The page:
The Mfecane was accompanied by deprivation because it simultaneously threw the African chiefdoms and kingdoms into disorder and destroyed their traditional patterns of socio-economic, political and cultural life. These same historians also claim that the Mfecane migrations were accompanied by conquest, raiding, dislocation of tribal organisation and orderly life, social and political disintegration and regeneration.3 Using the Mfecane as the basis for the land division of 1913 and as a justification for segregation which became the political plank on which apartheid policies were built, these historians maintain that migrations and displacements of the abeNguni communities led to tribal land settlement around the depopulated regions. This perspective on the causes, course and consequences of the Mfecane is known as the Zulu-centric approach, because it disregards all other interacting aspects of the Mfecane.

The above historians depict Shaka as a ruthless tyrant, a bloodthirsty and warlike king. He is portrayed as a "cruel monster" who found pleasure in engaging in a mission of "massacre" and "destruction", one of the most ruthless conquerors among the abeNguni traditional leaders.4 Brookes and Webb allege that Shaka "considered himself above morality, responsible to none and free from ordinary restraints'",5 and equate Shaka to Napoleon Bonaparte. However, Shaka's contemporaries provide no recorded evidence of his cruelty.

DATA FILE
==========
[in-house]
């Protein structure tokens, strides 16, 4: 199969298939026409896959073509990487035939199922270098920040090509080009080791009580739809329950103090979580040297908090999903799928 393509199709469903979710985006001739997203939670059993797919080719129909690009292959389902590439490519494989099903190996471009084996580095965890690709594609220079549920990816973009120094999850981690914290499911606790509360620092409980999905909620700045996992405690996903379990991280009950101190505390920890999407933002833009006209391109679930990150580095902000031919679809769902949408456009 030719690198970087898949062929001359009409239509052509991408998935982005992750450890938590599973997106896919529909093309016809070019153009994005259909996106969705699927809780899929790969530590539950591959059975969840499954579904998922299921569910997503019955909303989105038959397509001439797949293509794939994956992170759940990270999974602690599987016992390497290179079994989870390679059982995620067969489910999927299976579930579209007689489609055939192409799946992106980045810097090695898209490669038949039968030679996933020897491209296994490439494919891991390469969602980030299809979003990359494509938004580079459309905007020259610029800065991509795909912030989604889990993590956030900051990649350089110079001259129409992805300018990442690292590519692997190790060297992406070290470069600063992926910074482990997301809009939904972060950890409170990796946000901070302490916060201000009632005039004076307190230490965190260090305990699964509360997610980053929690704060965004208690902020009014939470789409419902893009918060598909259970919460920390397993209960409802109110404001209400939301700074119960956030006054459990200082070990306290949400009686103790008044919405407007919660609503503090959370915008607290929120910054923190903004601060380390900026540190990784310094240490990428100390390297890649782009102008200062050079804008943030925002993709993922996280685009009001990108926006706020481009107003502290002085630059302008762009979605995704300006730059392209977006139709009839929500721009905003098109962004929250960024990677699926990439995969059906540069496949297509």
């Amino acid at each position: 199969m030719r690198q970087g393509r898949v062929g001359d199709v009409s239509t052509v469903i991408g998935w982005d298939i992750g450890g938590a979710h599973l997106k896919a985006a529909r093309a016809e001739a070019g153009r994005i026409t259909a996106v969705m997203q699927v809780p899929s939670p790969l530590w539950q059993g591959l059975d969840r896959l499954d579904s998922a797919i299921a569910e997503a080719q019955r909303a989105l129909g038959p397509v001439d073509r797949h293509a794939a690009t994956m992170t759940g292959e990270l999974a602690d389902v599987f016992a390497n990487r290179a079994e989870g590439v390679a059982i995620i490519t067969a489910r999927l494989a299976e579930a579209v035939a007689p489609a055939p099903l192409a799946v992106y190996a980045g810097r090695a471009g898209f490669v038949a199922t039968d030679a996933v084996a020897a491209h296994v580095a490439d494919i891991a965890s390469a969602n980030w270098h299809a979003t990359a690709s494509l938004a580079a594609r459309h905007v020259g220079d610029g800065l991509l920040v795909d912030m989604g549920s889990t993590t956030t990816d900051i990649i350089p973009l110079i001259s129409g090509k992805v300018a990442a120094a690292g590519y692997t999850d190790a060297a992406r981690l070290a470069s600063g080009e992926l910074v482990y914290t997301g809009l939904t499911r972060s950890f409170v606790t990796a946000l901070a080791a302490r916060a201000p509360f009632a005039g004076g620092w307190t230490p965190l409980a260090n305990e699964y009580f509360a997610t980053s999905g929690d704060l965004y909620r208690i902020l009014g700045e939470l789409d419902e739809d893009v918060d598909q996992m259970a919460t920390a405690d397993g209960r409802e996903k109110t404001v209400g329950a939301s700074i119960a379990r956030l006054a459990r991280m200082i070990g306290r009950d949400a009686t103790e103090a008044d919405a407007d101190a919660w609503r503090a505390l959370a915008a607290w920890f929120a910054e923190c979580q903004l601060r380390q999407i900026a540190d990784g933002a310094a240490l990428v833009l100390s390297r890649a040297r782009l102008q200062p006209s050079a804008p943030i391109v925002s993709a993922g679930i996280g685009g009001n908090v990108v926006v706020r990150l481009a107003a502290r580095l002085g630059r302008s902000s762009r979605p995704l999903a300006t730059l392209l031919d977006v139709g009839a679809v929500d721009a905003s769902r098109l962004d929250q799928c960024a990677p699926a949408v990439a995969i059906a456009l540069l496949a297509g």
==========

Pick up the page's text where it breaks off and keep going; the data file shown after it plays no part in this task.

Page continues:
The 1980s saw a different historical approach to the Mfecane and a historiographical shift emerged. When tracing the causes of the Mfecane the net was cast wider, taking into consideration other factors that may well have contributed to the massive destruction in southeast Africa. The Mfecane was now perceived as being no different from the wars fought between whites and African chiefdoms and kingdoms in the pre- and post-Mfecane era. Historians began to reexamine the Mfecane and came up with new interpretations which gave rise to the current debate on the Mfecane and the emergence of the amaMfengu.6 Cobbing precipitated the debate by maintaining that the concept itself was "a twentieth-century invention of European academics",7 who were intent on covering up white intrusion into African land by exaggerating black-on-black confrontation while whites stood "helplessly" as observers. Cobbing sees the Mfecane as a historiographical concept which white historians have anthropomorphised. He goes on to write that "the Zulu were never the primary stimulus of forced migrations, and most frequently were not involved at all".8 He maintains that the wars which engulfed southeast Africa at the time were the result of various factors relating to already troubled relations between African societies and white colonisers.